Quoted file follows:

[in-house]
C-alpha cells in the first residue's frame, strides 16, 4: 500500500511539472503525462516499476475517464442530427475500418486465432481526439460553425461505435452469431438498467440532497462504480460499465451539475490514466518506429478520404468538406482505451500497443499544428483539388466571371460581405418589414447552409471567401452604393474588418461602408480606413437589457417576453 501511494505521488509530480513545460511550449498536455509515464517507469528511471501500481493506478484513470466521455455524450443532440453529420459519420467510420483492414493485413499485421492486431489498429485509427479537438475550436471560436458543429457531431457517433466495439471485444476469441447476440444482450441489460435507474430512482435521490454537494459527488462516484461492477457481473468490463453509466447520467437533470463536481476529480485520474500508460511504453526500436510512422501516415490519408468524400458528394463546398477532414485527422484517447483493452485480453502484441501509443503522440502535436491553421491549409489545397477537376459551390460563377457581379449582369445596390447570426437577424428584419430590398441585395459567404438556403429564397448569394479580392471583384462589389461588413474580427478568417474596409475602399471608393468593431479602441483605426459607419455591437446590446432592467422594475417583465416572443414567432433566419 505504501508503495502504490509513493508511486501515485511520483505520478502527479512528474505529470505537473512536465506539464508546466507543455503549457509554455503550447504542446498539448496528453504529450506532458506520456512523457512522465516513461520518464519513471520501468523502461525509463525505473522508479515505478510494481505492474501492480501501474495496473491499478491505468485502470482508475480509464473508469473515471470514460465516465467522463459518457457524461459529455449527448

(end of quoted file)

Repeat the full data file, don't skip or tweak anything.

[in-house]
C-alpha cells in the first residue's frame, strides 16, 4: 500500500511539472503525462516499476475517464442530427475500418486465432481526439460553425461505435452469431438498467440532497462504480460499465451539475490514466518506429478520404468538406482505451500497443499544428483539388466571371460581405418589414447552409471567401452604393474588418461602408480606413437589457417576453 501511494505521488509530480513545460511550449498536455509515464517507469528511471501500481493506478484513470466521455455524450443532440453529420459519420467510420483492414493485413499485421492486431489498429485509427479537438475550436471560436458543429457531431457517433466495439471485444476469441447476440444482450441489460435507474430512482435521490454537494459527488462516484461492477457481473468490463453509466447520467437533470463536481476529480485520474500508460511504453526500436510512422501516415490519408468524400458528394463546398477532414485527422484517447483493452485480453502484441501509443503522440502535436491553421491549409489545397477537376459551390460563377457581379449582369445596390447570426437577424428584419430590398441585395459567404438556403429564397448569394479580392471583384462589389461588413474580427478568417474596409475602399471608393468593431479602441483605426459607419455591437446590446432592467422594475417583465416572443414567432433566419 505504501508503495502504490509513493508511486501515485511520483505520478502527479512528474505529470505537473512536465506539464508546466507543455503549457509554455503550447504542446498539448496528453504529450506532458506520456512523457512522465516513461520518464519513471520501468523502461525509463525505473522508479515505478510494481505492474501492480501501474495496473491499478491505468485502470482508475480509464473508469473515471470514460465516465467522463459518457457524461459529455449527448